Have you heard how beneficial pig fat is for you?
Well, if you haven’t, let me introduce you to lard. If you render pig fat it turns into a substance known as lard.
If the lard comes from a pig raised outdoors, chances are it has some excellent nutrients in it your body loves.
For instance, most people today are deficient in vitamin D. If you cook or bake with lard from a pasture-raised pig, it’s a natural source of vitamin D.
Therefore, I’m going to share with you the simple process of rendering lard from pig fat. Here’s how you go about it:
- Pig fat
- A large skillet, soup pot, or wok
- Mason jar
- Canning funnel
1. Gather the Fat
If you don’t raise your own pigs, you can still acquire pig fat from your local butcher. However, I raise and butcher my own feeder pigs each year.
Naturally, I don’t let the fat go to waste. Instead, I render it down and use it for many different things. It’s said the fat around the kidneys is the best for you because it renders the clearest.
But I use all the fat available to me from the pig because it is all still healthy and readily available.
Yet, I can’t state this enough: If you’re going to render your own lard, be sure the pig was raised outdoors.
Much of the pork you buy from the grocery shelf came from an indoor hog farm. The pigs weren’t exposed to the outdoors.
Which is a problem because they weren’t able to take in sunlight. Therefore, they more than likely won’t have vitamin D in their fat if they themselves were most likely deficient in it.
If you’re looking for positive health benefits by cooking with lard, be sure you know something about the animal it came from.
2. Chop It Up
Once you’ve gathered your fat, lay it out on a chopping block and cut it into smaller chunks with a sharp knife.
You can cube the fat into one-inch pieces if you like. The goal is to make the fat small enough so it can fit easily in a pan.
Remember, the chunks are going to shrink during the rendering process. With this in mind, you can roughly chop the fat and it will do fine. Don’t waste too much time concerning yourself with proper cutting techniques.
3. Throw It in a Pan
When the fat has been chopped into smaller pieces, throw them in a pan. You can use a cast iron pan, a non-stick pan, or even a wok.
What will happen is that the pieces will shrink, and there will be a large amount of liquid coming from the fat.
Be sure the pan is big enough to accommodate the liquid. I usually use a non-stick soup pot or a cast-iron soup pot.
Turn the stove on medium-high heat until the pieces of fat begin to sizzle and produce liquid. When the liquid starts to form (which usually only takes approximately five minutes), turn the pan down to low.
One thing you may have noticed is missing from this step (if you’ve researched rendering lard) is the one cup of water.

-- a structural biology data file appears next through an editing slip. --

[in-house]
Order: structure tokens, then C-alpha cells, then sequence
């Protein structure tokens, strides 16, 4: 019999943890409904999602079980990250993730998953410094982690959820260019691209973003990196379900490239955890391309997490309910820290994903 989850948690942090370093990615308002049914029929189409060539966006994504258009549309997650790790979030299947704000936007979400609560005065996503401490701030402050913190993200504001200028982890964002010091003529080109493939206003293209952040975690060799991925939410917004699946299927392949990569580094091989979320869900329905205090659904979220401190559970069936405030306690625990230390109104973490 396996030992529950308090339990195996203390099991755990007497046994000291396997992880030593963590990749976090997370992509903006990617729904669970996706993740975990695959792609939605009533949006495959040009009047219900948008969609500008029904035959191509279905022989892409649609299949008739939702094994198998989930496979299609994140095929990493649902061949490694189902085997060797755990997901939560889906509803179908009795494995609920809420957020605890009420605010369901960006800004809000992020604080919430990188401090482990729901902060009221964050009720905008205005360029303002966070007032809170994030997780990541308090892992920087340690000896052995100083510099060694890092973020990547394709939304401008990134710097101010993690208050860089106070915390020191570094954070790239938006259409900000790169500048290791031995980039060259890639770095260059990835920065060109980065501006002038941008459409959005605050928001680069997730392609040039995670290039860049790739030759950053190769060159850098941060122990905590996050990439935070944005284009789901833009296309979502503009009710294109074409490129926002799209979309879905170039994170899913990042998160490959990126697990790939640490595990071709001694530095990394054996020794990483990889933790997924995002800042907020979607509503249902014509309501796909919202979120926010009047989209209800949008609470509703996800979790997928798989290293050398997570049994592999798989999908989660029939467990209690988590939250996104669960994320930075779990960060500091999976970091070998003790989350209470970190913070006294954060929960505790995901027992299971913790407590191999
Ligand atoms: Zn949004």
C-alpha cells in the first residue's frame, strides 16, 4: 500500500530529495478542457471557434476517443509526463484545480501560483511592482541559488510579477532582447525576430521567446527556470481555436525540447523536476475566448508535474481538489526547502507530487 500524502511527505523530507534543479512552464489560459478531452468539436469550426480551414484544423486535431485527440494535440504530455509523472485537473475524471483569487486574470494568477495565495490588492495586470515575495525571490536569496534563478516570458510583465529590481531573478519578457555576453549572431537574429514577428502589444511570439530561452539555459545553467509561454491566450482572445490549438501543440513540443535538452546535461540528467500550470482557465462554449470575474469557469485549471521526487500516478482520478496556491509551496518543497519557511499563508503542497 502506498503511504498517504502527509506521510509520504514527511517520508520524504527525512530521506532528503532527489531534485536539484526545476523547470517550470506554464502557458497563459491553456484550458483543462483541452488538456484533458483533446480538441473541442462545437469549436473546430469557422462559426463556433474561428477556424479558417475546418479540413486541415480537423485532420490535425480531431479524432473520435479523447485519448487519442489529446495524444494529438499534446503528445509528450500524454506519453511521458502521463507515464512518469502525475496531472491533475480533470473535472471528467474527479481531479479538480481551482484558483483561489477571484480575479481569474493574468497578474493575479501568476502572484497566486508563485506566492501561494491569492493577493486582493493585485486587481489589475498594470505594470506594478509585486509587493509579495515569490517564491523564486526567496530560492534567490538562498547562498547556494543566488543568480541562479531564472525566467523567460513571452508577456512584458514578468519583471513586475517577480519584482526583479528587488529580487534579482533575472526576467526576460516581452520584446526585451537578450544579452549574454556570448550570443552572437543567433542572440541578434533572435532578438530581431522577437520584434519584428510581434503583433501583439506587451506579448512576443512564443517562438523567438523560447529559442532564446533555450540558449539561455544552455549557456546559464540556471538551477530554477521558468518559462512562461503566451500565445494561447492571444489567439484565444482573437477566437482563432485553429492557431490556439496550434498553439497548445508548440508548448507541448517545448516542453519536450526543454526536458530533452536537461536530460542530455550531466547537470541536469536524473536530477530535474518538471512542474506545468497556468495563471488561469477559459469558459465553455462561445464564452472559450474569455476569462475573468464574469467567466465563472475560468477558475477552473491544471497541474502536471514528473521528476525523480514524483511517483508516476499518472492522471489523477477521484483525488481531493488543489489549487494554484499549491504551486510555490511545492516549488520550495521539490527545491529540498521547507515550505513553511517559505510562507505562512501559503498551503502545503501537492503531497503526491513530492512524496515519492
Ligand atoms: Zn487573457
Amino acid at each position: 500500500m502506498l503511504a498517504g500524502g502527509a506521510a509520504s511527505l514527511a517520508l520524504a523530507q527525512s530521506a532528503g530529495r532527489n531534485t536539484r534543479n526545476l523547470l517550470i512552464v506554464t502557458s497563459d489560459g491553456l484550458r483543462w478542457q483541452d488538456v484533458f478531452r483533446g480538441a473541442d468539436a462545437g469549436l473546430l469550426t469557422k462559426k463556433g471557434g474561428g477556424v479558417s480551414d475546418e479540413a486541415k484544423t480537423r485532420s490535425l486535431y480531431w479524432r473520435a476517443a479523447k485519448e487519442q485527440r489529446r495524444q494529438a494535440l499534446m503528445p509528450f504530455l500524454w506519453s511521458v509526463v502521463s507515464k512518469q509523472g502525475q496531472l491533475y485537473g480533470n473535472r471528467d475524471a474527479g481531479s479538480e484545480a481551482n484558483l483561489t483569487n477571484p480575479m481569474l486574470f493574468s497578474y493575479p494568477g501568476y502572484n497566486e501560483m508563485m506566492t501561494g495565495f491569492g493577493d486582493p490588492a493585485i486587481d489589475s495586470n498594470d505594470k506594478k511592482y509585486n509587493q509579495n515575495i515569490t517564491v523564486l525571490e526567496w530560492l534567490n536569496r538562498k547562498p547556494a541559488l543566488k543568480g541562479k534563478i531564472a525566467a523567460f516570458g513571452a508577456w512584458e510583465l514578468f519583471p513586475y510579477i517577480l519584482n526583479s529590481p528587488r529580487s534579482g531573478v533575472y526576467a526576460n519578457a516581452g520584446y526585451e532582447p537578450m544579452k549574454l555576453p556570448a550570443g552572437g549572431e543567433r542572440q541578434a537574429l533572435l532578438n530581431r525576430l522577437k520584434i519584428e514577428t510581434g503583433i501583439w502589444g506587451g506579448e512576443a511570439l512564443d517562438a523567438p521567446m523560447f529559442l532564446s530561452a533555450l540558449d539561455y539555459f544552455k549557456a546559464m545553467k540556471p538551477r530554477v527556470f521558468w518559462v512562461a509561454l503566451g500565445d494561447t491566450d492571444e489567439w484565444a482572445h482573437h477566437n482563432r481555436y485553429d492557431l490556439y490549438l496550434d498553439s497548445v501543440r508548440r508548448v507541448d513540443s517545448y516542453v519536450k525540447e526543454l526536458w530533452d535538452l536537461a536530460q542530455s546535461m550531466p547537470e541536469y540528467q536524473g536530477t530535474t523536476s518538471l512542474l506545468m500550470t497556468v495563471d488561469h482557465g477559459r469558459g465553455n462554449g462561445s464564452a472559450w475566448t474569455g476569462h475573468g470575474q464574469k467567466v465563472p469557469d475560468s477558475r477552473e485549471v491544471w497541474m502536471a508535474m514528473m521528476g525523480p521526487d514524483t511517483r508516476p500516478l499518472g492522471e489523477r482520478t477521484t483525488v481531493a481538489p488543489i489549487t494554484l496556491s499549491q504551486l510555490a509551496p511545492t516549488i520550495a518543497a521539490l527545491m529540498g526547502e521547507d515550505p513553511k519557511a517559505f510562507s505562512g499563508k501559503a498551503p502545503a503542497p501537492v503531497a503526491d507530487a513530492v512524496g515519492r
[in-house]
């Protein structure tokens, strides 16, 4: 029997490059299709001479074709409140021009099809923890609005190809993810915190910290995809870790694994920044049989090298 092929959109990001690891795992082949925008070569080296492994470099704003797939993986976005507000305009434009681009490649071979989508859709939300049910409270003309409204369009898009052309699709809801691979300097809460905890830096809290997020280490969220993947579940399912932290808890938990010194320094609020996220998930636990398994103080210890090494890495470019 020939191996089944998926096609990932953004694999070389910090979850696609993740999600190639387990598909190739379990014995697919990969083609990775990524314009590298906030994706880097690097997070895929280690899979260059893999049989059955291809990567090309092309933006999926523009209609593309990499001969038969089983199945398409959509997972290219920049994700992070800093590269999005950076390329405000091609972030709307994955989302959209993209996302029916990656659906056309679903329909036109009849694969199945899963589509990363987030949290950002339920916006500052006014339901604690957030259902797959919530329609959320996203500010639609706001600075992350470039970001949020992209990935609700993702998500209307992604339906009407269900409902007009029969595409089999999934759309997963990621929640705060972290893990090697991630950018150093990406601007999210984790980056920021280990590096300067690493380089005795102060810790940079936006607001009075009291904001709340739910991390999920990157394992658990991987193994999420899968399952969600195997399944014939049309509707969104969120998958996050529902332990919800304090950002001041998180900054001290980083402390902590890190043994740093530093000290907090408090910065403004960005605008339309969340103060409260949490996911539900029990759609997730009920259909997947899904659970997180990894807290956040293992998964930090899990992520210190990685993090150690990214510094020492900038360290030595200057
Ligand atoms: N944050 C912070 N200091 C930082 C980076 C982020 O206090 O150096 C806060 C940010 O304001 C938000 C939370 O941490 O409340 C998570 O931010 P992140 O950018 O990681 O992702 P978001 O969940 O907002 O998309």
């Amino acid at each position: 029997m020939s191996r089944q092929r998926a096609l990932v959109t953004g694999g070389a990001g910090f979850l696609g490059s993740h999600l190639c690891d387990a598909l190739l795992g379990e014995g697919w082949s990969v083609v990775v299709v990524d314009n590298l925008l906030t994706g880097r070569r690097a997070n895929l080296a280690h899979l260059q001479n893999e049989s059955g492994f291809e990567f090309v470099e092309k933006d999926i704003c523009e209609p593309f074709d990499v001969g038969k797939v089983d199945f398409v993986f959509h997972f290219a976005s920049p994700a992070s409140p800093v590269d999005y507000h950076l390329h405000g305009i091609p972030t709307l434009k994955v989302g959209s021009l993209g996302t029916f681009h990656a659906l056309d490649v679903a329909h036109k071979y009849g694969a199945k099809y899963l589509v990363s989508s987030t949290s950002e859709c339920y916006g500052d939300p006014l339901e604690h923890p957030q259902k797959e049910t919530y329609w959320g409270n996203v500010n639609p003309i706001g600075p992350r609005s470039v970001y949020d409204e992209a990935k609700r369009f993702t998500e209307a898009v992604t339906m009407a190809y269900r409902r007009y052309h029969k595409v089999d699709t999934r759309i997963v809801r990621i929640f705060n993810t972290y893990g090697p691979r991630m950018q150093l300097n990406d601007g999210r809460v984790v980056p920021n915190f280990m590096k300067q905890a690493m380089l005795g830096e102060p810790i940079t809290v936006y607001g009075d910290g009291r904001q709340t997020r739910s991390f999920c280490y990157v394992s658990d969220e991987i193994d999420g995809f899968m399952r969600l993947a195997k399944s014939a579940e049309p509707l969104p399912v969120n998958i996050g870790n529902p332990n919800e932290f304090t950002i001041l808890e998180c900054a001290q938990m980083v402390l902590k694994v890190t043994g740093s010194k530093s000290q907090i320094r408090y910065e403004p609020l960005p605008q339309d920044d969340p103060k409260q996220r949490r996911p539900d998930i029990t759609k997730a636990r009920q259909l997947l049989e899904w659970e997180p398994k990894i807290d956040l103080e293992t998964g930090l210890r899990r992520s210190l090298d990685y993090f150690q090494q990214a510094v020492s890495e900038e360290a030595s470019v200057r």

I don’t add water to the pan when rendering lard. I haven’t needed it, and my lard turns out great. If you would like to play around with making lard and seeing which method you prefer, you can add one cup of water to the pan at the time you add your lard.
4. Be Patient
As the liquid begins to form, you will have to play the waiting game. Approximately every 30 minutes, stir the pan to make sure nothing is sticking to the bottom.
Beyond the occasional stirring, the lard will render on its own. It should take around three hours to reach completion.
You’ll know the lard is fully rendered when the fat pieces have become small, brown bits in the pan. They will shrink to the size of rough-cut bacon bits.
Also, the lard will be a golden color, depending upon which fat you rendered. If you only used the fat around the kidneys, it will usually be clearer.
5. Strain and Save
When the rendering process is finished, place a funnel in a mason jar. Add a hand-held strainer inside the funnel.
This will catch any of the crispy pieces of fat and keep them out of your rendered lard. Once the lard has been poured into the mason jar, allow it to cool.
I usually leave my cooling lard sitting on an oven mit on my counter. When the lard has fully cooled off, it will be a solid white substance.
From there, place a lid and ring on the mason jar and you can leave it on your counter for approximately six months or store it in your fridge for a year.
Lard can be used to bake with, grease your cast-iron pans, fry with, and much more. The best part is it costs you almost nothing and is healthier than most cooking oils.
6. The Added Bonus
When you’ve finished rendering your lard, you may wonder what to do with the crispy fried pieces of fat remaining.
Well, these fried pieces of fat are called cracklins. They’re another gift you receive when rendering lard. You can do many things with them and should hold on to them to get as much as you can from the pig fat.
Many people will toss the cracklins into their cake of cornbread when baking it. They’re also good tossed back in a skillet with a little oil and continue to fry them until crispy.
From there, add some salt and enjoy them as a homemade snack.
As you can tell, rendering lard is an easy process with many benefits. It’s good for you and good for your budget too.
Plus, it allows you to utilize as many parts of the pig as possible if you’ve raised them yourself. This is of high importance to me when I take an animal’s life to feed my family.
I hope that by explaining this easy yet beneficial process, it will help you to produce many delicious meals in your future.